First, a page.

But if Trump’s victory is to be anything other than an anomaly and a temporary reprieve before our final defeat, the alt Right is going to have to change its focus from the level of tactics to the level of strategy, which is to say from the level of the little game to the level of the big game. We are going to have to think about not just how to humiliate our enemies and pick up a few more disaffected millennials on social media but on how to change the meta-narrative itself. This must happen both in terms of international relations—where we must pivot (at least temporarily) AWAY from Europe and towards Russia—and in domestic affairs. The scope of this article is limited to the domestic front.
Already, there are some potentially troubling signs that Trump is being dragged into the little game. The current set-to over “Ryancare,” for example. And the daily trench warfare with the press. Personally, I am inclined to believe that Trump (and moreso Bannon) are aware of this danger and are simply turning our enemy’s small-game tactics back on them. If we can keep THEM distracted with marginalities like healthcare reform and “muh freedom of the press,” it frees up resources for fighting the larger war. Time will tell.
The Real Nuclear Option
As of last week, 9 legislatures have passed legislation authorizing a Convention of the States. 26 more are needed. A Convention of the States would permit state legislatures to amend the constitution without recourse to Congress or the Supreme Court. Republicans are currently one legislature short of this threshold.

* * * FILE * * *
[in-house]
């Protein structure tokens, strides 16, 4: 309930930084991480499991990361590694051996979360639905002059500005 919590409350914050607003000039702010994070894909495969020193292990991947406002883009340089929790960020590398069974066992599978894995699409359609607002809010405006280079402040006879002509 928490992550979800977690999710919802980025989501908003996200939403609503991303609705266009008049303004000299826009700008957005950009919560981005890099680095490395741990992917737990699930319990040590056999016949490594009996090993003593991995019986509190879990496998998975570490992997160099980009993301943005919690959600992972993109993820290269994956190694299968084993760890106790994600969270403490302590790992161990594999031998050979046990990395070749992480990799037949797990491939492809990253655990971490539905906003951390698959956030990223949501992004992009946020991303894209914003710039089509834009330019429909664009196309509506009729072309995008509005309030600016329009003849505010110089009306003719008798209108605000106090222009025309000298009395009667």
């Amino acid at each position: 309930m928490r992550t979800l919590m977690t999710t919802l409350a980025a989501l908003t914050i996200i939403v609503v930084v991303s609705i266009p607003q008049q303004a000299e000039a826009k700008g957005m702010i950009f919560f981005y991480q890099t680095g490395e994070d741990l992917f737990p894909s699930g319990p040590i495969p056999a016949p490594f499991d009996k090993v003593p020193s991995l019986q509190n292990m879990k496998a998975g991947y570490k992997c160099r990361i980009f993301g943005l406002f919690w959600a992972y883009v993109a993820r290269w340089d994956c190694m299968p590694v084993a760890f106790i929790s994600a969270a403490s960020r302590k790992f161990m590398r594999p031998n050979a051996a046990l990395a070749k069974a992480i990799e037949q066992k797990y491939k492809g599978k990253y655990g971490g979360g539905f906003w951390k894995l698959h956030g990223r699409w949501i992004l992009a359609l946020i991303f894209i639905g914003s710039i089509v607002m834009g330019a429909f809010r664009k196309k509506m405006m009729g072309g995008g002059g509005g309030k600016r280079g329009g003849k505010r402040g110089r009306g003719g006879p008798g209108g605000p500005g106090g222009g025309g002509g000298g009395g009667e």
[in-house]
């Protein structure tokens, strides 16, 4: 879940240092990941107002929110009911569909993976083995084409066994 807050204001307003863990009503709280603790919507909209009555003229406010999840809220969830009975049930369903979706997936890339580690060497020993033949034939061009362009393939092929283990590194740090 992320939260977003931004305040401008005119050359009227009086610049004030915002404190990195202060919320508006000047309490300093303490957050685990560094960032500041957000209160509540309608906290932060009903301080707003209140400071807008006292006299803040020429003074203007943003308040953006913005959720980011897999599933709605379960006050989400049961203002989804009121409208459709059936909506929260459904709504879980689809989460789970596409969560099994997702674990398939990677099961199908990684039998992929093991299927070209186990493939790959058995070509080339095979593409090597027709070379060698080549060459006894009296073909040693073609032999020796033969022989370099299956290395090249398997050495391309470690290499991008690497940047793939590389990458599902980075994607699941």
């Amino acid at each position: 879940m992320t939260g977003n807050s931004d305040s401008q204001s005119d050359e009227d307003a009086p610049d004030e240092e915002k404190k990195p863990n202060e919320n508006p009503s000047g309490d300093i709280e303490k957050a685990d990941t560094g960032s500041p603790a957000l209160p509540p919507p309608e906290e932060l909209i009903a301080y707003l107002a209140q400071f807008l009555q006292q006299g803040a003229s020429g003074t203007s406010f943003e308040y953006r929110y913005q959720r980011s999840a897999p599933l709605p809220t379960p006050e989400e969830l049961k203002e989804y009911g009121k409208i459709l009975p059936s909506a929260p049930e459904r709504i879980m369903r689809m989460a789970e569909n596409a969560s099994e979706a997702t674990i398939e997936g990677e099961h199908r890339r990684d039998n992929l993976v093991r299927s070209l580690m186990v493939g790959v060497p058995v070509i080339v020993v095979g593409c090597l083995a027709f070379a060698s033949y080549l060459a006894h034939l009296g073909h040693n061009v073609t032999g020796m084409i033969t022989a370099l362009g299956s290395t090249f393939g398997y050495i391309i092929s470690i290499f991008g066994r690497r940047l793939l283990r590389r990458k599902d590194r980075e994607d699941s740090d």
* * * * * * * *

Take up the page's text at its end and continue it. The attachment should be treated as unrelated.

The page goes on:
To be sure, there is real danger in a convention of the states. As a traditional Roman Catholic, I need only reflect on the catastrophe of the Second Vatican Council to be reminded of how badly “conciliar reform” can go awry. The chief dangers are that it will be subverted by the Left (as in the case of Vatican II) and that it will be misused by boomer Cuckservatives to cement petty victories in their “small game” skirmishes. Of the two, I am far more worried about the latter. Left to their own devices, Tea Party Republicans will use a Convention of the States merely as a vehicle to enact term limits, a balanced budget amendment, and national concealed carry, the equivalent of using a tactical nuke when a drone strike would suffice.
The Alt Right needs to infiltrate and direct the Convention movement at the state level. This is not an easy task, but it is doable. If anything, state legislators tend to be more sympathetic to our objectives than our national representatives.
What should our strategic objectives be? I propose the following:
1) Enact a dramatic expansion of free speech. White men are a kind of chained Colossus. We have great numbers and great latent power (both political and economic), but we are also the most fearful voting bloc in the United States. We depend on our corporate salaries and “social standing” within our communities. We take our responsibilities to our families seriously. We don’t want to risk being de-platformed from Twitter or Facebook, let alone fired from our jobs for “racism.”
By enacting a revision to the first amendment, we can unchain Colossus. Give political speech the same protected status as “race, gender, and sexual orientation.’ Make it impossible for corporations to fire employees for what they say on social media. Empower the Civil Rights division of the Justice Department to go after violators. Create a cottage industry of lawyers who will fight these cases for the possibility of major contingency fees. In essence, replicate what the left has done for their protected classes.